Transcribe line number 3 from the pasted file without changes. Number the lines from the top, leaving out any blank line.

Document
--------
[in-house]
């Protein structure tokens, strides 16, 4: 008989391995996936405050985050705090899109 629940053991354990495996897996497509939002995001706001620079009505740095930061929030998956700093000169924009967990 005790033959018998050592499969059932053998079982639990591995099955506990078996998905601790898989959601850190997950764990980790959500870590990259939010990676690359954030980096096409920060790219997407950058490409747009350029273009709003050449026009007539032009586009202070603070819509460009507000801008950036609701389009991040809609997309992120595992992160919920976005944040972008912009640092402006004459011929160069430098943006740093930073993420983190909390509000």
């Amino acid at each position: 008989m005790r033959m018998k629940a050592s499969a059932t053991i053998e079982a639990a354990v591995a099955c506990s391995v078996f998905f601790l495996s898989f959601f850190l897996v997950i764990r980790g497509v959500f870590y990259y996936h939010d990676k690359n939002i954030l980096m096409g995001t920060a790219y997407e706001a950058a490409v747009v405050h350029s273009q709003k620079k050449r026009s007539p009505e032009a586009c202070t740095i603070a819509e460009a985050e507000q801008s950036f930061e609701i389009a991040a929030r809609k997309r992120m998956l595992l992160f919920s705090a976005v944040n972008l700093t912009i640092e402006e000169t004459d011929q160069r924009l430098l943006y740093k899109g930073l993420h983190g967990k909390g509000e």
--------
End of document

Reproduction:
């Amino acid at each position: 008989m005790r033959m018998k629940a050592s499969a059932t053991i053998e079982a639990a354990v591995a099955c506990s391995v078996f998905f601790l495996s898989f959601f850190l897996v997950i764990r980790g497509v959500f870590y990259y996936h939010d990676k690359n939002i954030l980096m096409g995001t920060a790219y997407e706001a950058a490409v747009v405050h350029s273009q709003k620079k050449r026009s007539p009505e032009a586009c202070t740095i603070a819509e460009a985050e507000q801008s950036f930061e609701i389009a991040a929030r809609k997309r992120m998956l595992l992160f919920s705090a976005v944040n972008l700093t912009i640092e402006e000169t004459d011929q160069r924009l430098l943006y740093k899109g930073l993420h983190g967990k909390g509000e």